Frankford Township Sussex County NJ from

Frankford township has an average length of nine miles and a width of five.

It is bounded north by Wantage, south by Hampton, east by Lafayette, and west by Sandyston. The Blue Mountains, on the western boundary, form the separating line from Sandyston. Collver's Gap, a beautiful pass through these mountains, is situated between Long and Collver's Ponds, on the stage road from Branchville to Port Jervis.

Frankford, like most of the townships in the county, produces great quantities of butter, the quality of which is not surpassed by any that is sent to New York city markets.

The north-west is stony and uneven, but the soil throughout the township is extremely fertile, and well adapted to the raising of cereals and vegetables.

Augusta, Branchville, Papakating or Pellettown, and Wykertown, are the post villages of the township.


Augusta is situated on the east branch of the Paulinskill, one mile and a half below Branchville. More than half a century ago Augusta was the principal trading post for a district extending many miles around.

Before Branchville could count six houses, Augusta was a place of some importance, with a store kept by Col. John Gustin, a Presbyterian Church, and the stables of the great Newark and Owego Stage Company, where considerable business of the road was transacted.

Augusta, to-day, very much as Branchville was fifty years ago. There is a blacksmith and carpenter’s shop in the place, and a school-house has been recently built on the grounds belonging to the church. Quite an affair happened in the earlier history of this, town, which is worth mention here:

Thomas P. Gustin, son of the colonel, becoming financially embarrassed while in business with his brother, in New York, returned to Augusta. He was followed there by his creditors, who requested Coroner Ephraim Green to apprehend him, Gustin, who was seated in the store, knowing the object of Green, sprang over the counter, and, seizing a pistol, fired at him, the ball entering his leg near the knee. For some time his life was despaired of, but after a painful illness he recovered. Gustin immediately escaped to the West. Green, after his recovery, was elected sheriff of the county, and subsequently county clerk. He was for many years President of the Sussex Bank in Newton.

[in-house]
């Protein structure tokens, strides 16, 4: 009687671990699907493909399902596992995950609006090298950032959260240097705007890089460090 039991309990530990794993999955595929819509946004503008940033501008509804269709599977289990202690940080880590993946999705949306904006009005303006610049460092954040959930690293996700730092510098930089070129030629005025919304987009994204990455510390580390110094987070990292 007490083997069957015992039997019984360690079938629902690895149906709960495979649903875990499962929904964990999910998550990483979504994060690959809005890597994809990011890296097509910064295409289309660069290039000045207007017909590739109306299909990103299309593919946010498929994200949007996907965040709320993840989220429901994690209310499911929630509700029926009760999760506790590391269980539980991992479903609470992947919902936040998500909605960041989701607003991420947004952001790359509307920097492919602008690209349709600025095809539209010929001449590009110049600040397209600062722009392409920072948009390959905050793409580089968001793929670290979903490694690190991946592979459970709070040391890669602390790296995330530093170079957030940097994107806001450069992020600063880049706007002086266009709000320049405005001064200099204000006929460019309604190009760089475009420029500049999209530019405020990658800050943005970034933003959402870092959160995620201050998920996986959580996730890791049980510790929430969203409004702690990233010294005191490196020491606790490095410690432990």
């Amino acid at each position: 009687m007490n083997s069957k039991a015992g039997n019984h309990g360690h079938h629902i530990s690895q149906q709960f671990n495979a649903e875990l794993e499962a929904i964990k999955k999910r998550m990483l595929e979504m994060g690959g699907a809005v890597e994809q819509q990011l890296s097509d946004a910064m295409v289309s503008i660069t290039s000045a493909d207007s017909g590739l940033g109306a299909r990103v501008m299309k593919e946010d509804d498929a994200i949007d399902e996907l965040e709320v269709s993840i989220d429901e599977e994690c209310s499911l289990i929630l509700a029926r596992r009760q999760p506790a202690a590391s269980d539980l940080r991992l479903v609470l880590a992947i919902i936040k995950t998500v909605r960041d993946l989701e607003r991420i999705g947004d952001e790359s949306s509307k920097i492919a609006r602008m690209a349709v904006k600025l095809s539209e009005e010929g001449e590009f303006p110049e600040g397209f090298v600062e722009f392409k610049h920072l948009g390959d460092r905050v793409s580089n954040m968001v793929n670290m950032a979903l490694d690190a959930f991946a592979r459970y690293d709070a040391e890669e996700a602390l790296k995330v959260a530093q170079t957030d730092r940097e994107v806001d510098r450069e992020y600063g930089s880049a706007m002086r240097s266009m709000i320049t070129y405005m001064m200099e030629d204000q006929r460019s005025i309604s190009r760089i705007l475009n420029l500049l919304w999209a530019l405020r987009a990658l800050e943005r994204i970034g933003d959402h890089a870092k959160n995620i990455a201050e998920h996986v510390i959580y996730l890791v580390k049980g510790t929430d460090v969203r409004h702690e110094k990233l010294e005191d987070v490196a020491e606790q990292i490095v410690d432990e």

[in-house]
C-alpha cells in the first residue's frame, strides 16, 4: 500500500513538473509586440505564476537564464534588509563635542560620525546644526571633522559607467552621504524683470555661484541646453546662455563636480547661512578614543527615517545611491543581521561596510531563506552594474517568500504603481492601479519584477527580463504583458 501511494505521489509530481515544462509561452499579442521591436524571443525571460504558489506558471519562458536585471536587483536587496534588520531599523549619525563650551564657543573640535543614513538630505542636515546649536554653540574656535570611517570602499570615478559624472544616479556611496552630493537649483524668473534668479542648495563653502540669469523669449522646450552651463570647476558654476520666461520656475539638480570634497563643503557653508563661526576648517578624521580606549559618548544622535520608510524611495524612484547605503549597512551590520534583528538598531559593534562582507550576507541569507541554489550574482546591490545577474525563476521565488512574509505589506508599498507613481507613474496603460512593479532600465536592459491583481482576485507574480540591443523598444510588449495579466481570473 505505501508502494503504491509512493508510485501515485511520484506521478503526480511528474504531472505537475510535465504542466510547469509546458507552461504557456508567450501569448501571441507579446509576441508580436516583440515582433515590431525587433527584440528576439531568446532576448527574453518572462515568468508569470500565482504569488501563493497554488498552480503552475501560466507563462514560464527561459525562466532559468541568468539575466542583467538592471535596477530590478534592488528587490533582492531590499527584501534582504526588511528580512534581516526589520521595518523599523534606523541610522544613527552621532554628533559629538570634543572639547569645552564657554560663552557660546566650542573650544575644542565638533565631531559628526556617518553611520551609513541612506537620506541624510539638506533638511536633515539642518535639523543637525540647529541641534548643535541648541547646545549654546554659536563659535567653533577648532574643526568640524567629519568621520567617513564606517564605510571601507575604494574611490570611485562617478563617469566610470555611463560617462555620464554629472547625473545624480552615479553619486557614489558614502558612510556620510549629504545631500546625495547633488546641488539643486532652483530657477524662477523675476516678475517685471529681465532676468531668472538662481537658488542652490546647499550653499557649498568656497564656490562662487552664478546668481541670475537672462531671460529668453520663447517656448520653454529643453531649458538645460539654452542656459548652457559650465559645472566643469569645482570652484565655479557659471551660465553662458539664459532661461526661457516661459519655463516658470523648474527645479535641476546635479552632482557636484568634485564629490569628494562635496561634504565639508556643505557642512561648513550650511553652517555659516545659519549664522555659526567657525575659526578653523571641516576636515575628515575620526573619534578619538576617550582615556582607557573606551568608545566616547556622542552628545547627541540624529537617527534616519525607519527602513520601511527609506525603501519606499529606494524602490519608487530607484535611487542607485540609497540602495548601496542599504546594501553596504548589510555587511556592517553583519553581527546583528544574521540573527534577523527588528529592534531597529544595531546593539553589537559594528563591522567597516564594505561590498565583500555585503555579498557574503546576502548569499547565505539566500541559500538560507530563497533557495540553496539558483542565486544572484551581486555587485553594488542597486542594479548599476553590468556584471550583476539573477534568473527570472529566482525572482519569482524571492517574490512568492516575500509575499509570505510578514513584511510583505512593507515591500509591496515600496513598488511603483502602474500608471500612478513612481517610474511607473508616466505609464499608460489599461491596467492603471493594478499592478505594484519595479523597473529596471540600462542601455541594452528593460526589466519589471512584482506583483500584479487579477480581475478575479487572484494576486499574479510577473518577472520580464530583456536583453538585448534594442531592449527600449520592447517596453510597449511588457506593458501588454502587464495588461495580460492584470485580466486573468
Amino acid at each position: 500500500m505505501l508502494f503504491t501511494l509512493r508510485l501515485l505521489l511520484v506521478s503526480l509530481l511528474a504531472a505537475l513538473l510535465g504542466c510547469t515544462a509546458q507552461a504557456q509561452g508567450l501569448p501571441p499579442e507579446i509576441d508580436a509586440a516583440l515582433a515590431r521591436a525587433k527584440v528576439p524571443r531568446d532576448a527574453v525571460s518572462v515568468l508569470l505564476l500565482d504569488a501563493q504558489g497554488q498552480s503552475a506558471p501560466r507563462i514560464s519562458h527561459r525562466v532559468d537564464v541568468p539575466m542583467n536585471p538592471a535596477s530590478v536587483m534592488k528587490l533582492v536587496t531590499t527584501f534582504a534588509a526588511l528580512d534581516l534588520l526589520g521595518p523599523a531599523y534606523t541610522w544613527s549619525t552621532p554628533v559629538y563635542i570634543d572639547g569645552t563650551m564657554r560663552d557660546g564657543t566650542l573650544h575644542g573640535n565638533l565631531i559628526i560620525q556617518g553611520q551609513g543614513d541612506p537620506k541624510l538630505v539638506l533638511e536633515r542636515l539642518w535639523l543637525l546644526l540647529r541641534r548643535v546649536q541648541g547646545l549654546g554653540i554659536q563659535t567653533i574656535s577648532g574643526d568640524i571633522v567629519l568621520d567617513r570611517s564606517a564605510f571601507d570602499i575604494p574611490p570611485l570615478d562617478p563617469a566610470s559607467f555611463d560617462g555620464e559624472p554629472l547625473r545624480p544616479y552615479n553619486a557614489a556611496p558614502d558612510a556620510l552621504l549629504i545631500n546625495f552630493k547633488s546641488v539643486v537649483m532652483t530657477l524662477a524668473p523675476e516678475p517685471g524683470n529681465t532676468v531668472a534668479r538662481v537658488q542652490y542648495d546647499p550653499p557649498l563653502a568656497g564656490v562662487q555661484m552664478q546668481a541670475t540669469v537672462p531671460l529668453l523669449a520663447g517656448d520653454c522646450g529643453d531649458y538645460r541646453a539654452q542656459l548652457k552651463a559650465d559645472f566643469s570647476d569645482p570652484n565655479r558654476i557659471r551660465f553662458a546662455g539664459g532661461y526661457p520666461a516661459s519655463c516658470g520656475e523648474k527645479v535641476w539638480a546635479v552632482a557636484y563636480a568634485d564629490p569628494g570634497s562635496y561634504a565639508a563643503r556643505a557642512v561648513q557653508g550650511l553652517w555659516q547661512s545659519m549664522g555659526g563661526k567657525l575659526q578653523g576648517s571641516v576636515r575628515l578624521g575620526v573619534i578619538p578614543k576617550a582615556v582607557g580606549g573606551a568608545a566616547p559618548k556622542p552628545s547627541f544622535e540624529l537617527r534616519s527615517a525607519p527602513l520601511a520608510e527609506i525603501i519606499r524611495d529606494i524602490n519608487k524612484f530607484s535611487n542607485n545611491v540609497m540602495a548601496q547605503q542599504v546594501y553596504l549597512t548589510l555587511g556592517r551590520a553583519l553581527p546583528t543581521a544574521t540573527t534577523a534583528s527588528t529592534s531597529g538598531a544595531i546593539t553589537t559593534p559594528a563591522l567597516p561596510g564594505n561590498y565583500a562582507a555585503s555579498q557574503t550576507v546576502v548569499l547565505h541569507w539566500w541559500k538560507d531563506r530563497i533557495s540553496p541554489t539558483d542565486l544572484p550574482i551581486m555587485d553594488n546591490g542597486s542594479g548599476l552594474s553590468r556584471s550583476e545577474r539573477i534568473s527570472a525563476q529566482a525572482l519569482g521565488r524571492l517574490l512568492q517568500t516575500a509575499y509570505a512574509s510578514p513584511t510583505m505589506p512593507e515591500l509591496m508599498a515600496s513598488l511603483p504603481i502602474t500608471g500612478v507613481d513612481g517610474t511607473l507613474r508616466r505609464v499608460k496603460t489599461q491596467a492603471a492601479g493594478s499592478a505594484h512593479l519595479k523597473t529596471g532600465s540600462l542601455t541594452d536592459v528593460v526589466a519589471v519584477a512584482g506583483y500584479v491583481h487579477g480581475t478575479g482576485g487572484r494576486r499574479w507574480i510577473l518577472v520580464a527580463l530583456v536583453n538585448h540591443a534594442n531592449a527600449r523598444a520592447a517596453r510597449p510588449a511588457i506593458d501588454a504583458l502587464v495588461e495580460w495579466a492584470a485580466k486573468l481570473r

The ground on which the church stands was deeded to a body of trustees, by Col. John Gustin, for such time as it should be used and occupiedby them.

In 1827, a contract for the church was given to Abram Bray, and the building was erected by his brother Richard. Rev. Enos Osbourn was sent by the Home Missionary Society to labor in the place, and to ascertain the strength of the organization. He was succeeded by Rev. Burr Baldwin, who remained but a short time, when Presbytery sent Rev. Mr. Conkling, who superintended the raising of subscriptions for the new building, and became the first pastor. At this time there was no Presbyterian Church either at Branchville or Lafayette. Services were, however, held at both places in private houses on alternate Sabbaths.

In 1856 the Presbyterian Church of Branchville was built, and the congregation worshiped in it, making the Augusta Church merely an outpost.


Branchville is a town of six hundred Inhabitants, situated two miles above Augusta, on the west branch of the Paulenskill, which takes its rise at Coilver’s Pond, one and a half miles above the village, reaching it at a fall of three hundred feet. Coilver’s Pond. is supported by Long Pond, so that few towns have a water-power affording superiOr advantages to manufacturers.

Branchville was settled about the year 1700, by emigrants, principally from Connecticut. Ten years before that date, however, one lonely dwelling might have been seen, that of William Beemer. The village has been mostly built within the last fifty years. Among the early settlers were Colt, Dewitt, Beemer, Price, and Gustin.